A specially constructed hospital in Wuhan, designed with 1,000 beds, opened to patients on Monday, while the building of a second hospital, with 1,600 beds, is also scheduled to be completed on Wednesday

For a graphic comparing coronavirus outbreaks, see

Seoul endorses aid to North Korea for coronavirus

A nurse takes the temperature of a woman at an entrance of a Pyongyang hospital. (AFP)
Updated 58 min 31 sec ago

Seoul endorses aid to North Korea for coronavirus

  • According to the Unification Ministry, South Korea is committed to spending about $5.7 million on aid to North Korea this year

SEOUL: South Korea has approved assistance to provide anti-viral supplies to its northern neighbor for combating COVID-19, although the regime claims that there is no single confirmed case of the virus overwhelming societies around the globe.
The approval was granted on Tuesday to a nonprofit organization, which will send hand sanitizers worth about $81,000 to the North, the Unification Ministry on North Korean affairs confirmed on Thursday.
“The civic organization met the requirements for North Korean aid,” a ministry spokesman told reporters, declining to share details on the identity of the private organization. “The supplies were funded by the group.”
This marked the first time this year that the South Korean government has allowed a civilian aid group to provide assistance to the poverty-stricken North, while inter-Korean relations reached a low-ebb with the prolonged stalemate over Pyongyang’s nuclear disarmament effort.
International non-governmental organizations, including Doctors Without Borders, reportedly donated medical equipment to the communist regime, using a checkpoint in the border city of Dandong in China.
In March, the United Nations Children’s Fund (UNICEF) said that $840,000 was needed to help North Korea during the coronavirus pandemic. UNICEF said that it donated glasses, masks, gloves and thermometers that could be used in North Korea to fight the spread of the virus.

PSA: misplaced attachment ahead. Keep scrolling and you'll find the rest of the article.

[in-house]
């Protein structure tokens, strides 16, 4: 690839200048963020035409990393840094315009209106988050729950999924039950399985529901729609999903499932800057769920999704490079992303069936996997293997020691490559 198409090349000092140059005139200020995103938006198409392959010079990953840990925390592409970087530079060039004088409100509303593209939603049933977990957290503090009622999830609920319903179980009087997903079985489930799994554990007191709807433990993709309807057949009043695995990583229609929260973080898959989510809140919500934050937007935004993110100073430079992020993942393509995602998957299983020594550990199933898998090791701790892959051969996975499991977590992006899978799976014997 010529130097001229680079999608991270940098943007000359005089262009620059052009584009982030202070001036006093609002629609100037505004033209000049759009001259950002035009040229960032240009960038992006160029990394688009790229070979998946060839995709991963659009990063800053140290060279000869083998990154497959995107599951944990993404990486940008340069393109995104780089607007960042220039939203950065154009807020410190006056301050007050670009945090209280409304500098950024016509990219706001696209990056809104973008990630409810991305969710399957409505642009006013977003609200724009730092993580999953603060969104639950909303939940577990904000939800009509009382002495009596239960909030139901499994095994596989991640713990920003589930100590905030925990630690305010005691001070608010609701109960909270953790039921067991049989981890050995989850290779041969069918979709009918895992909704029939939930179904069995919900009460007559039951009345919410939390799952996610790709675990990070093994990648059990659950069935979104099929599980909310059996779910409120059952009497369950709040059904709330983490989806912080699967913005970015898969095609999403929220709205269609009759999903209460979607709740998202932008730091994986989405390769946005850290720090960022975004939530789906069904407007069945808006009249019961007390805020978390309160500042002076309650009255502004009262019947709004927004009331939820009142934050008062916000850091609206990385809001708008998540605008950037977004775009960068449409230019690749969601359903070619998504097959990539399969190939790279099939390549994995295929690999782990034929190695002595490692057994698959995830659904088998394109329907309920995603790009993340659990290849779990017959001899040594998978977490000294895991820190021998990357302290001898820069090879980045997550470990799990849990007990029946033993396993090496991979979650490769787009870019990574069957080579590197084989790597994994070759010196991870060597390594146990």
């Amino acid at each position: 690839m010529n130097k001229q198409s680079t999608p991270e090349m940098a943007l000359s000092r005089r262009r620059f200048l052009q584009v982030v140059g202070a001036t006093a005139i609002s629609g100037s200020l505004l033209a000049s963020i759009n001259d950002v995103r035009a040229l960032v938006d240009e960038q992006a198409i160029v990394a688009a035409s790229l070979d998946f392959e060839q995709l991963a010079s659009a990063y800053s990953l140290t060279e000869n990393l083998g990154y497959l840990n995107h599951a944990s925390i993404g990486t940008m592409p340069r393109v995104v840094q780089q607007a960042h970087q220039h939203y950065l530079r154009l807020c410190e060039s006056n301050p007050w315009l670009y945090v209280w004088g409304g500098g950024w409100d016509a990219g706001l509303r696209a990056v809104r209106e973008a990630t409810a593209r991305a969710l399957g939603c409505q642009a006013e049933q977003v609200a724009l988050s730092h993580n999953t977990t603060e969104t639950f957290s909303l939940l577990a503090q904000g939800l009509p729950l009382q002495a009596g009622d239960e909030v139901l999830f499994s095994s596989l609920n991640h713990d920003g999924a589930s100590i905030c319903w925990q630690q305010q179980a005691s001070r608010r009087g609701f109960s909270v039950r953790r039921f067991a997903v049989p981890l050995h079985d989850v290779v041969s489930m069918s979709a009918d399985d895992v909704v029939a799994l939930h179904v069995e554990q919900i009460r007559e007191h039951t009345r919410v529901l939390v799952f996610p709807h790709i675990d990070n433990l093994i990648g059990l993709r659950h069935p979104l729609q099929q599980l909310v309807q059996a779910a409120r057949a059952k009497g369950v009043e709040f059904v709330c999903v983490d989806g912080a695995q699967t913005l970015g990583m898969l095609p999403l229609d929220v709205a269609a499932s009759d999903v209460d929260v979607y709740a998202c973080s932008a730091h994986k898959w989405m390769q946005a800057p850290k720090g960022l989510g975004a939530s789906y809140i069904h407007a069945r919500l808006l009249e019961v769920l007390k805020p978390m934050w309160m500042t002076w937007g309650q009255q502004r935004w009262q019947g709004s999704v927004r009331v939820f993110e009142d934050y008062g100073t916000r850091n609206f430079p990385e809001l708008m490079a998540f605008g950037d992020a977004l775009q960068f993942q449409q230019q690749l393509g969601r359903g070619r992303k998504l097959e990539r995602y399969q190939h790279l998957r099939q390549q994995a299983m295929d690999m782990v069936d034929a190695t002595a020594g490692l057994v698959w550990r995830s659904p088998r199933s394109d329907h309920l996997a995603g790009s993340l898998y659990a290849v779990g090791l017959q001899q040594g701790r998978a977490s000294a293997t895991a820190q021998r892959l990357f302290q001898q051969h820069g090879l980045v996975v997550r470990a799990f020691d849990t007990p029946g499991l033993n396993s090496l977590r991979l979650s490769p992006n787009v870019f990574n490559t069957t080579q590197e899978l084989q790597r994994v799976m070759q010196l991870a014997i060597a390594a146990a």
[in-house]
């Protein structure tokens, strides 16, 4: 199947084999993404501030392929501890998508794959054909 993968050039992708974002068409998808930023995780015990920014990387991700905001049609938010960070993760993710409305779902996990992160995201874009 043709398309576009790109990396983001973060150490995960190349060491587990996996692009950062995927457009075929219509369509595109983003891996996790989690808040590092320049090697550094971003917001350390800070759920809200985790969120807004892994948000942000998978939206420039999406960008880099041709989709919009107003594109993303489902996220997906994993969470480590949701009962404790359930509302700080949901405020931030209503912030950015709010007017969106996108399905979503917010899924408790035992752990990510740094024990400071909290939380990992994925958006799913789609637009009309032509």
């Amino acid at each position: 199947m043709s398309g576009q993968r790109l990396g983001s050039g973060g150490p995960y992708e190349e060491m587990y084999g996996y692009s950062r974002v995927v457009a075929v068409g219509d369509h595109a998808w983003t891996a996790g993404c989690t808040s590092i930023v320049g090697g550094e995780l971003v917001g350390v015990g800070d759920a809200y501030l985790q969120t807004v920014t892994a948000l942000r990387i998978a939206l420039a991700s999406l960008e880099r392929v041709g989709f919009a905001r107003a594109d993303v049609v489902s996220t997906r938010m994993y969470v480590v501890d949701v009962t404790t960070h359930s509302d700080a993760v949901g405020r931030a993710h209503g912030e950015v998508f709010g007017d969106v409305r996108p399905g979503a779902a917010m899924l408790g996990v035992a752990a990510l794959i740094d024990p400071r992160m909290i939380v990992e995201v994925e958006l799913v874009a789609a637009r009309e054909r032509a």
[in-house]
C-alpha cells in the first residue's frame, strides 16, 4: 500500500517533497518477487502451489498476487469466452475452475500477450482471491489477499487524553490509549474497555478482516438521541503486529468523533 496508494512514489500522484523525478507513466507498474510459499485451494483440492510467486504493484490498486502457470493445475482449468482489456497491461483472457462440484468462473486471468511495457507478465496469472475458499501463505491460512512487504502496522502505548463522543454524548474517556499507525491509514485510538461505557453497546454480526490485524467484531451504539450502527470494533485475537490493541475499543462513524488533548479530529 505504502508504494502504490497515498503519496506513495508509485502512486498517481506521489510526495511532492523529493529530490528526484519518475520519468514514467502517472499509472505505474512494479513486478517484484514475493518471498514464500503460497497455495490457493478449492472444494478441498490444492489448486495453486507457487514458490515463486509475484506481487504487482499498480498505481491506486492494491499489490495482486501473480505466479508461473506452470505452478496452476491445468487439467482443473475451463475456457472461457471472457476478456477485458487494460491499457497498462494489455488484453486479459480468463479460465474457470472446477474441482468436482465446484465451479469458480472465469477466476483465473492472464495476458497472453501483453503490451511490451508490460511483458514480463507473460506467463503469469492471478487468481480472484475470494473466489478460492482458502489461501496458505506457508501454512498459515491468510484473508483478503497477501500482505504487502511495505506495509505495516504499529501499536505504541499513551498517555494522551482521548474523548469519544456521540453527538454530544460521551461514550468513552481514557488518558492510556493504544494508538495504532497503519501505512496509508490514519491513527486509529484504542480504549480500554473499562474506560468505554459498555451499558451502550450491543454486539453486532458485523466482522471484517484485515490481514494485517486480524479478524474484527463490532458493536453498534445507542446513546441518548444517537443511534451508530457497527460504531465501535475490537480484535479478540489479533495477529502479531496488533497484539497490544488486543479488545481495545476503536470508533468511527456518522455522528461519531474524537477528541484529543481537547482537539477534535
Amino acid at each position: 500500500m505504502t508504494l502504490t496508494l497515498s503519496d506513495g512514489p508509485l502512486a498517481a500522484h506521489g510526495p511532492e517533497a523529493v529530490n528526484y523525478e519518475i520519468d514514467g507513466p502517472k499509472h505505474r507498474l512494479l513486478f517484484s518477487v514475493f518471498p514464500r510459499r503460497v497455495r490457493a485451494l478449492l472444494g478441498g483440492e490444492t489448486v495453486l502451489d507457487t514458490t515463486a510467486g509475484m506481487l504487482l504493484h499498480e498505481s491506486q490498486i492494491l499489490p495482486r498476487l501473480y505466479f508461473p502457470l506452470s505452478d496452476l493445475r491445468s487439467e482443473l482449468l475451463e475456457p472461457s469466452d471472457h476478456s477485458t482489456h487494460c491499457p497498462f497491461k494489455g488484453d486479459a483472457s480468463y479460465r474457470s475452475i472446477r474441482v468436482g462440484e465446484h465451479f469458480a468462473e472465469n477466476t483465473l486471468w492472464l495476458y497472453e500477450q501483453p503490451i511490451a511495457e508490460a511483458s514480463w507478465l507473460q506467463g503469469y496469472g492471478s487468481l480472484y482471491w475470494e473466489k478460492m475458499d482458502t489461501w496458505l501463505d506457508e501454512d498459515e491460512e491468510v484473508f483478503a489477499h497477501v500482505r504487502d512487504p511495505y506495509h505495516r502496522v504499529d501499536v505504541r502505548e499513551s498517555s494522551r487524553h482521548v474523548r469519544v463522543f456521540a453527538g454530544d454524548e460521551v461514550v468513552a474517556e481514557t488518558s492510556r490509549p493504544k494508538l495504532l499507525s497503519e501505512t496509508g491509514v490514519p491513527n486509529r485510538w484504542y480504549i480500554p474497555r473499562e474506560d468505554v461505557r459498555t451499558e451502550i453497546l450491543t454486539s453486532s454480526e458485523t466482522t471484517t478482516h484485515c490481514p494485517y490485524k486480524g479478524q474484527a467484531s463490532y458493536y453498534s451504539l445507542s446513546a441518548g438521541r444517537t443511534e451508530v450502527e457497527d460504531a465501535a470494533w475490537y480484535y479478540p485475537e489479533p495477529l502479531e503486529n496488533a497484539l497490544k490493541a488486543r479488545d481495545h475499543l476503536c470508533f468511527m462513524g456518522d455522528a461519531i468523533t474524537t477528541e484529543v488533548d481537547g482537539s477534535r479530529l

The latest approval of the disinfectant shipment could set the stage for expanding assistance to the North at government level, said Cho Han-bum, a senior researcher at the state-funded Korea Institute for National Unification.
“I see the possibility that the level of assistance to the North would be expanded further,” the researcher said. “As Pyongyang appears to do its utmost to combat the spread of COVID-19, both Koreas would possibly be able to work together on health issues.”


The approval was granted to a nonprofit organization, which will send hand sanitizers worth about $81,000 to the North.

According to the Unification Ministry, South Korea is committed to spending about $5.7 million on aid to North Korea this year. The funds represent more than 60 percent of total global funding for aid to North Korea this year, according to the United Nations Office for the Coordination of Humanitarian Affairs (OCHA) website.
On March 1, President Moon Jae-in proposed cross-border cooperation in medicine and public health during his address marking the country’s Independence Day from Japanese colonial rule. In return, North Korean leader Kim Jong Un responded on March 4 by stating that he “wholeheartedly wished that the health of our brothers and sisters in the South are protected.”
But the North has conducted tests of short-range rockets and missiles three times since then, pouring cold water on relations with the South.
Experts have warned North Korea is vulnerable to the pandemic due to its weak health care system amid speculation that Pyongyang has covered up an outbreak.
Meanwhile, South Korea’s coronavirus cases topped 10,000 on Friday amid a slowdown in new infections. The country reported 86 new cases on Thursday, bringing the total number of infections to 10,062 and marked the 22nd consecutive day that new infections have hovered around 100 or fewer additional cases, according to health authorities.
The death toll rose by five to 174, with more than half of fatalities being patients aged 80 or over.